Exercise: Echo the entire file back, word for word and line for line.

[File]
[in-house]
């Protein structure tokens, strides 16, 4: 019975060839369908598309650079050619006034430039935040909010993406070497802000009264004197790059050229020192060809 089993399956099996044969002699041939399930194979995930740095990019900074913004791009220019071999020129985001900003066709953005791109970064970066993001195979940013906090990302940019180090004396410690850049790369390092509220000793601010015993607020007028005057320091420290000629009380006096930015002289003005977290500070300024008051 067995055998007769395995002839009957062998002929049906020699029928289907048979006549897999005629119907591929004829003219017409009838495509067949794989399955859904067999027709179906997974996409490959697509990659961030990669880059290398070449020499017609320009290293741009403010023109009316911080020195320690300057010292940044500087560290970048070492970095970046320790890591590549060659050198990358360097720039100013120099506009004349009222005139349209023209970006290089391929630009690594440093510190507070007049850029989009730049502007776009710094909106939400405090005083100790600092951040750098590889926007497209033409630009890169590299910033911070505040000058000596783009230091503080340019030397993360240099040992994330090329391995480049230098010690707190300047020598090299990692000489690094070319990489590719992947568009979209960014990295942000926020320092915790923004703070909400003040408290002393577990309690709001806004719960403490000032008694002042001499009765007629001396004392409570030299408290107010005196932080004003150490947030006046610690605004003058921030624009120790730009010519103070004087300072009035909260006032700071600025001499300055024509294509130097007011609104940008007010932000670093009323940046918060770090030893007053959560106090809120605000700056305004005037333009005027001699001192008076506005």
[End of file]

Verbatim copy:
[in-house]
């Protein structure tokens, strides 16, 4: 019975060839369908598309650079050619006034430039935040909010993406070497802000009264004197790059050229020192060809 089993399956099996044969002699041939399930194979995930740095990019900074913004791009220019071999020129985001900003066709953005791109970064970066993001195979940013906090990302940019180090004396410690850049790369390092509220000793601010015993607020007028005057320091420290000629009380006096930015002289003005977290500070300024008051 067995055998007769395995002839009957062998002929049906020699029928289907048979006549897999005629119907591929004829003219017409009838495509067949794989399955859904067999027709179906997974996409490959697509990659961030990669880059290398070449020499017609320009290293741009403010023109009316911080020195320690300057010292940044500087560290970048070492970095970046320790890591590549060659050198990358360097720039100013120099506009004349009222005139349209023209970006290089391929630009690594440093510190507070007049850029989009730049502007776009710094909106939400405090005083100790600092951040750098590889926007497209033409630009890169590299910033911070505040000058000596783009230091503080340019030397993360240099040992994330090329391995480049230098010690707190300047020598090299990692000489690094070319990489590719992947568009979209960014990295942000926020320092915790923004703070909400003040408290002393577990309690709001806004719960403490000032008694002042001499009765007629001396004392409570030299408290107010005196932080004003150490947030006046610690605004003058921030624009120790730009010519103070004087300072009035909260006032700071600025001499300055024509294509130097007011609104940008007010932000670093009323940046918060770090030893007053959560106090809120605000700056305004005037333009005027001699001192008076506005």